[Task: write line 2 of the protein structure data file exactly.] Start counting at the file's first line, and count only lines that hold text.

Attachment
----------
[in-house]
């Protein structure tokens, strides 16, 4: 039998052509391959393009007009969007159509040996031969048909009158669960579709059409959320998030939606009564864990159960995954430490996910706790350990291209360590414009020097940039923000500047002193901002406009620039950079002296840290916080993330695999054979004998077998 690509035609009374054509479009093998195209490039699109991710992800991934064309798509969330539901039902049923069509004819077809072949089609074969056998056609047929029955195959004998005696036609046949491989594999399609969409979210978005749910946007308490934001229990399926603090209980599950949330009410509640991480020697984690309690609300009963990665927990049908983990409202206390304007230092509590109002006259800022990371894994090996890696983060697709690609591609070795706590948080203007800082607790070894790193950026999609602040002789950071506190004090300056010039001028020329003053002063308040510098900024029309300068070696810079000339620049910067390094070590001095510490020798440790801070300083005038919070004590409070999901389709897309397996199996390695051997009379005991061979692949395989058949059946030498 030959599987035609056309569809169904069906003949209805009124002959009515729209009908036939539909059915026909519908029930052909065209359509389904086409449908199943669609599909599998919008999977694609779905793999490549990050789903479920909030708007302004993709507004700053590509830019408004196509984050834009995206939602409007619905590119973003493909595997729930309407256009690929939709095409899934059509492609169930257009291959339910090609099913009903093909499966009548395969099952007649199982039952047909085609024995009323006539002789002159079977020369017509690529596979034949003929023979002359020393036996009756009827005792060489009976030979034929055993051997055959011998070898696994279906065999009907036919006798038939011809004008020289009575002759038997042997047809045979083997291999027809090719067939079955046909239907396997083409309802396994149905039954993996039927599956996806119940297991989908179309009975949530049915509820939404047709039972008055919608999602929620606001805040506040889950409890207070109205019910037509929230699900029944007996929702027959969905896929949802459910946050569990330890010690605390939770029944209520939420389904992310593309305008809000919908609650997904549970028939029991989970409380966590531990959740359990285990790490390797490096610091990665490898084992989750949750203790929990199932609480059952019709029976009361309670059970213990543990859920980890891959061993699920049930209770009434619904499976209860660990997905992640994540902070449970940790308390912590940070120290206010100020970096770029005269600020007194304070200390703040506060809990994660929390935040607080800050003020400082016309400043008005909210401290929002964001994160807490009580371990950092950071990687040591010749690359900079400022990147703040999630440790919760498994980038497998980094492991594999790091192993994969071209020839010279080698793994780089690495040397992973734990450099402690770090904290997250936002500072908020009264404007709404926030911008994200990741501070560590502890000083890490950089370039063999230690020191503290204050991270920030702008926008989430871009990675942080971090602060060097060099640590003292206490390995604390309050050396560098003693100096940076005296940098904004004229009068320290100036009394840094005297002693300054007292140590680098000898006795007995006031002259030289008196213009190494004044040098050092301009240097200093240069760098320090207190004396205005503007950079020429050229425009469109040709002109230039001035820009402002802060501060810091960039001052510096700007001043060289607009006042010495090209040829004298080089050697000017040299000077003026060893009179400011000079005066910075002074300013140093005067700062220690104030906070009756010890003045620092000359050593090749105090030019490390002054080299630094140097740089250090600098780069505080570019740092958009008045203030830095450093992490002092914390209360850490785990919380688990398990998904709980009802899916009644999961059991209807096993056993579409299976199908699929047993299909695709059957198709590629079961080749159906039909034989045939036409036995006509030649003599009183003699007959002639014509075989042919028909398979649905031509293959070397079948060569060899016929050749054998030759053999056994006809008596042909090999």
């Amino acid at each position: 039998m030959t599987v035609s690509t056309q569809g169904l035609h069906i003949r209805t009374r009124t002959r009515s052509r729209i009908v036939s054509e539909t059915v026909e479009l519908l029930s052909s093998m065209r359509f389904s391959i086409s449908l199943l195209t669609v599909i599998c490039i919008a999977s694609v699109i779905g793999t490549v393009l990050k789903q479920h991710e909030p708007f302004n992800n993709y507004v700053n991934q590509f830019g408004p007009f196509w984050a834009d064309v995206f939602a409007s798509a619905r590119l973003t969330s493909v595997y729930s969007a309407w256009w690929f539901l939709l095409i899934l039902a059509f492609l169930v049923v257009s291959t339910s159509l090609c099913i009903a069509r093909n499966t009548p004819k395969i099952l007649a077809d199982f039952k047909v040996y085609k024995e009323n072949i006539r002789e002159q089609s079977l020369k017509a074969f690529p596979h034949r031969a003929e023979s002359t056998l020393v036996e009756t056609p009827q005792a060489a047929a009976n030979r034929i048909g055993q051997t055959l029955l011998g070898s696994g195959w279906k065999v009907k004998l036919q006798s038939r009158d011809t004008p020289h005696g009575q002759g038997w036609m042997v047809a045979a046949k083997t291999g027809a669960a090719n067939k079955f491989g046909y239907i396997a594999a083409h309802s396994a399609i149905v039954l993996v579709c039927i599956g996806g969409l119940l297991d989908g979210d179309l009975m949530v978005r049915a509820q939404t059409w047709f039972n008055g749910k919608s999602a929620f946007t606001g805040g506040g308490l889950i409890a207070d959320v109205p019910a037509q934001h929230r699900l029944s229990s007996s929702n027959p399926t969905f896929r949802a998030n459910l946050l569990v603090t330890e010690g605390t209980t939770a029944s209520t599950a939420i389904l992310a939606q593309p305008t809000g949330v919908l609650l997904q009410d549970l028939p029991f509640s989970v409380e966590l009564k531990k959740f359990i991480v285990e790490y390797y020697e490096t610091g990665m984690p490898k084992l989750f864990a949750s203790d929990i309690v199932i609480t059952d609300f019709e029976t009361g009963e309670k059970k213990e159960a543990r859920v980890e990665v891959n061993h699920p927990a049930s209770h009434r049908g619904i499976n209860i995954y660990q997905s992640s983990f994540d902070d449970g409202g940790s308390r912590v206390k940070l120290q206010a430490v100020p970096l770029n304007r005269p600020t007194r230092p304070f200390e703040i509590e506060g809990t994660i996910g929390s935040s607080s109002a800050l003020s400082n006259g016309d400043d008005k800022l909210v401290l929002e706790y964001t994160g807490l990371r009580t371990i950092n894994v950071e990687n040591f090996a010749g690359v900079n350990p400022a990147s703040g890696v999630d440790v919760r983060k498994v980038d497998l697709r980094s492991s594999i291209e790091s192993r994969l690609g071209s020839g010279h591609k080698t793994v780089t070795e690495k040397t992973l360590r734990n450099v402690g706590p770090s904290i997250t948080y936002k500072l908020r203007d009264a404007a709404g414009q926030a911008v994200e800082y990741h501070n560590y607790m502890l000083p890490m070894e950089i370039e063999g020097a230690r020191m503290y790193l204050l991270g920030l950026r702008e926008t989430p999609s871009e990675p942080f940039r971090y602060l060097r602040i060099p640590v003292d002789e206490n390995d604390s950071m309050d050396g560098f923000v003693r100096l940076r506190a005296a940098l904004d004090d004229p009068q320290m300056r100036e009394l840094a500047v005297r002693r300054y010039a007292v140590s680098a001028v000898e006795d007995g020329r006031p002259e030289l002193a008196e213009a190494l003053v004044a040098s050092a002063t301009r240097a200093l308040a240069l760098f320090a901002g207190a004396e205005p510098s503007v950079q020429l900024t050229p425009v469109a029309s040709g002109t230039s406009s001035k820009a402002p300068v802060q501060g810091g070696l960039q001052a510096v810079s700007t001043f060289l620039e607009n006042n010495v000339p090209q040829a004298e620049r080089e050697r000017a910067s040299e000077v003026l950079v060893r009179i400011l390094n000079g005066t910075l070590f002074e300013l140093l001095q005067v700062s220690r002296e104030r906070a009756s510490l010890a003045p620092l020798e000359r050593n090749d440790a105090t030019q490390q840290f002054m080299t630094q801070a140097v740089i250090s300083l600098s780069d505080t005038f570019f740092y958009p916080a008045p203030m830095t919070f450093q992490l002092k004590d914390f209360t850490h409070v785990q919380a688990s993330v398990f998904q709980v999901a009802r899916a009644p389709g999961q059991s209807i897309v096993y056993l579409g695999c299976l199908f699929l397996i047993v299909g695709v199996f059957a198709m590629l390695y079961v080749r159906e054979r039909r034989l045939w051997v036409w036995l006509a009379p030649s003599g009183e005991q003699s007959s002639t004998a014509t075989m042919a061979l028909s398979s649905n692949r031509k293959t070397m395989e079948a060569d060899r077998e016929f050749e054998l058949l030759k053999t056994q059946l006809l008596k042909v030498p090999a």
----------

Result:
């Protein structure tokens, strides 16, 4: 039998052509391959393009007009969007159509040996031969048909009158669960579709059409959320998030939606009564864990159960995954430490996910706790350990291209360590414009020097940039923000500047002193901002406009620039950079002296840290916080993330695999054979004998077998 690509035609009374054509479009093998195209490039699109991710992800991934064309798509969330539901039902049923069509004819077809072949089609074969056998056609047929029955195959004998005696036609046949491989594999399609969409979210978005749910946007308490934001229990399926603090209980599950949330009410509640991480020697984690309690609300009963990665927990049908983990409202206390304007230092509590109002006259800022990371894994090996890696983060697709690609591609070795706590948080203007800082607790070894790193950026999609602040002789950071506190004090300056010039001028020329003053002063308040510098900024029309300068070696810079000339620049910067390094070590001095510490020798440790801070300083005038919070004590409070999901389709897309397996199996390695051997009379005991061979692949395989058949059946030498 030959599987035609056309569809169904069906003949209805009124002959009515729209009908036939539909059915026909519908029930052909065209359509389904086409449908199943669609599909599998919008999977694609779905793999490549990050789903479920909030708007302004993709507004700053590509830019408004196509984050834009995206939602409007619905590119973003493909595997729930309407256009690929939709095409899934059509492609169930257009291959339910090609099913009903093909499966009548395969099952007649199982039952047909085609024995009323006539002789002159079977020369017509690529596979034949003929023979002359020393036996009756009827005792060489009976030979034929055993051997055959011998070898696994279906065999009907036919006798038939011809004008020289009575002759038997042997047809045979083997291999027809090719067939079955046909239907396997083409309802396994149905039954993996039927599956996806119940297991989908179309009975949530049915509820939404047709039972008055919608999602929620606001805040506040889950409890207070109205019910037509929230699900029944007996929702027959969905896929949802459910946050569990330890010690605390939770029944209520939420389904992310593309305008809000919908609650997904549970028939029991989970409380966590531990959740359990285990790490390797490096610091990665490898084992989750949750203790929990199932609480059952019709029976009361309670059970213990543990859920980890891959061993699920049930209770009434619904499976209860660990997905992640994540902070449970940790308390912590940070120290206010100020970096770029005269600020007194304070200390703040506060809990994660929390935040607080800050003020400082016309400043008005909210401290929002964001994160807490009580371990950092950071990687040591010749690359900079400022990147703040999630440790919760498994980038497998980094492991594999790091192993994969071209020839010279080698793994780089690495040397992973734990450099402690770090904290997250936002500072908020009264404007709404926030911008994200990741501070560590502890000083890490950089370039063999230690020191503290204050991270920030702008926008989430871009990675942080971090602060060097060099640590003292206490390995604390309050050396560098003693100096940076005296940098904004004229009068320290100036009394840094005297002693300054007292140590680098000898006795007995006031002259030289008196213009190494004044040098050092301009240097200093240069760098320090207190004396205005503007950079020429050229425009469109040709002109230039001035820009402002802060501060810091960039001052510096700007001043060289607009006042010495090209040829004298080089050697000017040299000077003026060893009179400011000079005066910075002074300013140093005067700062220690104030906070009756010890003045620092000359050593090749105090030019490390002054080299630094140097740089250090600098780069505080570019740092958009008045203030830095450093992490002092914390209360850490785990919380688990398990998904709980009802899916009644999961059991209807096993056993579409299976199908699929047993299909695709059957198709590629079961080749159906039909034989045939036409036995006509030649003599009183003699007959002639014509075989042919028909398979649905031509293959070397079948060569060899016929050749054998030759053999056994006809008596042909090999």